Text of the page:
• Zupa Pomidorowa: Tomato soup, typically creamy and served with pasta or rice, often garnished with fresh herbs.
  • Flaki: Tripe soup, made from beef or pork stomach, usually seasoned with marjoram and other spices.

If you want to know more about traditional Polish cuisine check out this article where we describe it in detail!

Where to eat in Warsaw

Finding the best Polish food in Warsaw is an adventure in itself, with numerous restaurants offering high-quality, traditional dishes. Zapiecek, Gościniec, Gospoda Kwiaty Polskie, Podwale 25, and Stolica are just a few recommendations for experiencing authentic Polish cuisine. These establishments are known for their generous portions and excellent quality, ensuring a satisfying dining experience.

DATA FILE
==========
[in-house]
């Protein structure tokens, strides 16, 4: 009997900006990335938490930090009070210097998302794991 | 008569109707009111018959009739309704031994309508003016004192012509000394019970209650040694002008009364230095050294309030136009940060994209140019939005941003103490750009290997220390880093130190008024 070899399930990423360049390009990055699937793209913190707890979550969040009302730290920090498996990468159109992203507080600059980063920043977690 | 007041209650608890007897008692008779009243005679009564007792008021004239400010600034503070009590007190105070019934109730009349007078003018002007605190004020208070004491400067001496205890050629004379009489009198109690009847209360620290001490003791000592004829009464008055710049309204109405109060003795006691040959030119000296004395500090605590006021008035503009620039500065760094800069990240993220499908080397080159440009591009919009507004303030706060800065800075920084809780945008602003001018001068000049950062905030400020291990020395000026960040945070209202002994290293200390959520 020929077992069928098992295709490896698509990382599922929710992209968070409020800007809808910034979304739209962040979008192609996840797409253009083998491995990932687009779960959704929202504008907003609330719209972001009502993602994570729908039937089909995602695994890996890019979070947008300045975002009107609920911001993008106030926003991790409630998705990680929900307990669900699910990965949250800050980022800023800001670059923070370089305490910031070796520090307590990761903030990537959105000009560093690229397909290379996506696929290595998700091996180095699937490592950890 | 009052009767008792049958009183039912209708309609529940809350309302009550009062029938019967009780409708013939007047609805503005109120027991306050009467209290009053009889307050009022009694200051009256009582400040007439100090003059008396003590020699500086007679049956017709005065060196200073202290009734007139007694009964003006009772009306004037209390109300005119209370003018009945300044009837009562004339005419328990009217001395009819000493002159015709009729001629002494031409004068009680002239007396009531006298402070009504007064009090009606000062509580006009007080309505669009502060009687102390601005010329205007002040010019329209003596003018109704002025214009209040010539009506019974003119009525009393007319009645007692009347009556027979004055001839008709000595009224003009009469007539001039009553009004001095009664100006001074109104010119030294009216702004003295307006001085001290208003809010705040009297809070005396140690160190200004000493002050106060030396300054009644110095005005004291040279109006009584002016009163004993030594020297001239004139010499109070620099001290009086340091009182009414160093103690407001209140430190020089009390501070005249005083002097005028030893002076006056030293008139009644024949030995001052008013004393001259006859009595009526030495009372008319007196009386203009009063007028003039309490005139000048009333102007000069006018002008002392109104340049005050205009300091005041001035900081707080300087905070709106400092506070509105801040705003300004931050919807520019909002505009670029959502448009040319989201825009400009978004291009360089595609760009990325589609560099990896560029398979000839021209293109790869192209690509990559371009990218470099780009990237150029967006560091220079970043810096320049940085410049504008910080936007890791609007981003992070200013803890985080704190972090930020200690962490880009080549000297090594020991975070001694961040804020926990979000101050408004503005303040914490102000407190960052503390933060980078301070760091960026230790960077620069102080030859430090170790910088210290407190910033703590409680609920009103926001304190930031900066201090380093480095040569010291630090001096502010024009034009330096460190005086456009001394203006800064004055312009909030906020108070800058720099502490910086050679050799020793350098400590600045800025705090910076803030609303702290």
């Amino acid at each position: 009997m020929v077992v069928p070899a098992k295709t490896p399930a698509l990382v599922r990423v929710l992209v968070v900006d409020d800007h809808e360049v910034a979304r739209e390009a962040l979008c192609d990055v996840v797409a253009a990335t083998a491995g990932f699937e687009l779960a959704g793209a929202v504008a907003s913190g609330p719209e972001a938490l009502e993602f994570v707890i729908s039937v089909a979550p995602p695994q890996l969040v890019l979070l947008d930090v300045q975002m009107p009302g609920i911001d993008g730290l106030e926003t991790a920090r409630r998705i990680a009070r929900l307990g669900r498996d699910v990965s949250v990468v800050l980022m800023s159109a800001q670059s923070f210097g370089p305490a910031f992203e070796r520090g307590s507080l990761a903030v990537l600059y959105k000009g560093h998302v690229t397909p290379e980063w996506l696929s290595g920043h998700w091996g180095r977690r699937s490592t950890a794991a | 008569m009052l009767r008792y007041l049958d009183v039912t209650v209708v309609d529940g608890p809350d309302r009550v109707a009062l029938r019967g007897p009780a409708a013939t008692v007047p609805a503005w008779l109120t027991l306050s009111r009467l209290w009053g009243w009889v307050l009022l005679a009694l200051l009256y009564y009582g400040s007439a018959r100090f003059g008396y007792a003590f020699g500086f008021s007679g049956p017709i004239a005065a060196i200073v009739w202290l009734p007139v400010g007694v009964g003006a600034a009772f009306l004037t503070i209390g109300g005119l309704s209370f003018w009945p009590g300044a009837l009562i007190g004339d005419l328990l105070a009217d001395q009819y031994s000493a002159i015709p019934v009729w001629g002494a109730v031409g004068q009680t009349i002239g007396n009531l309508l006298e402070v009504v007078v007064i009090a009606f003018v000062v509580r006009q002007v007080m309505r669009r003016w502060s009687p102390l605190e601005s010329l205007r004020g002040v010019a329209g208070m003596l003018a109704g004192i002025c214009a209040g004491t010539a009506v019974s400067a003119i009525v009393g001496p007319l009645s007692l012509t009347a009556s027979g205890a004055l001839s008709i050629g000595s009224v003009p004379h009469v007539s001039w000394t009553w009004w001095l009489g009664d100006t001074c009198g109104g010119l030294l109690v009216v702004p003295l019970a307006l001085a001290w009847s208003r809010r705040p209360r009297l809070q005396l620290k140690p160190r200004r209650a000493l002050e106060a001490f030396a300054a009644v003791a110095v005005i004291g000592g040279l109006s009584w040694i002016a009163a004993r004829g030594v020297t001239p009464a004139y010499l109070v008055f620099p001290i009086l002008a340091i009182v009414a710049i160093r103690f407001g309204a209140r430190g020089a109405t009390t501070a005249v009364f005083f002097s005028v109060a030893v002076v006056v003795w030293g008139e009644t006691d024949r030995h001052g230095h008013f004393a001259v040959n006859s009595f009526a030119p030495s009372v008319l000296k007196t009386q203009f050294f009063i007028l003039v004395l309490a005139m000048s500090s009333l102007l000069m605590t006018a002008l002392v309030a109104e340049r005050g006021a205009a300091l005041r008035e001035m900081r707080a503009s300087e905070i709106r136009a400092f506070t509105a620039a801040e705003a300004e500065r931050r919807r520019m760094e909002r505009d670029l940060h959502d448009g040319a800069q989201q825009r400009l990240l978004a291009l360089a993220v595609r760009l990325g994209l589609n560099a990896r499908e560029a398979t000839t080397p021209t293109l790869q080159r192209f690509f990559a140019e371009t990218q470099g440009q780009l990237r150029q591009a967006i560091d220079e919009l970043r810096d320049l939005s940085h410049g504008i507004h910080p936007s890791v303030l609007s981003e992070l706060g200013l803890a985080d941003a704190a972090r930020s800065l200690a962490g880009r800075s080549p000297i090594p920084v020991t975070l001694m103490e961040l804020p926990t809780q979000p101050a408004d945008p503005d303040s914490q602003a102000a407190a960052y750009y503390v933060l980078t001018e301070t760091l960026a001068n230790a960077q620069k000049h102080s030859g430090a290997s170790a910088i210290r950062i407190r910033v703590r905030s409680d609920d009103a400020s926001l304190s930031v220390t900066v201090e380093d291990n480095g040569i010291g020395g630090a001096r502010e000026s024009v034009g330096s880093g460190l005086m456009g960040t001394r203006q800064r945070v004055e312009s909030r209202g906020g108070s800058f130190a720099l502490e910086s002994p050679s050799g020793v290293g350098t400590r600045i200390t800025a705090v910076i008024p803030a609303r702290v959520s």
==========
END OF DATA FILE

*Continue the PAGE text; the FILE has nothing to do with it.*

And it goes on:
If you want to know more great places to visit during your stay be sure to join Walkative! Warsaw tours. After each of them you will get access to a specially curated treasure map that will make your stay smooth, joyful and delicious!

Dining Tips for Warsaw

When dining in Warsaw, it's wise to pace yourself. Polish meals are hearty, and portions are generous. Our tip is: when in a Polish restaurant, never order a starter, soup, main course, and dessert at once, because there is a good chance that you will feel full after the starter. 🙂


Warsaw's culinary scene is a testament to Poland's rich gastronomic heritage, offering an array of dishes that are as diverse as they are delicious. From the traditional pyzy and wuzetka to the elusive Zygmuntówka and a variety of classic Polish dishes, there's no shortage of flavors to explore in the city. Whether you're wandering through the historic Old Town or exploring the vibrant districts of Śródmieście, Muranów or Praga, Warsaw invites you to indulge in its culinary delights, making every meal an unforgettable part of your Polish experience.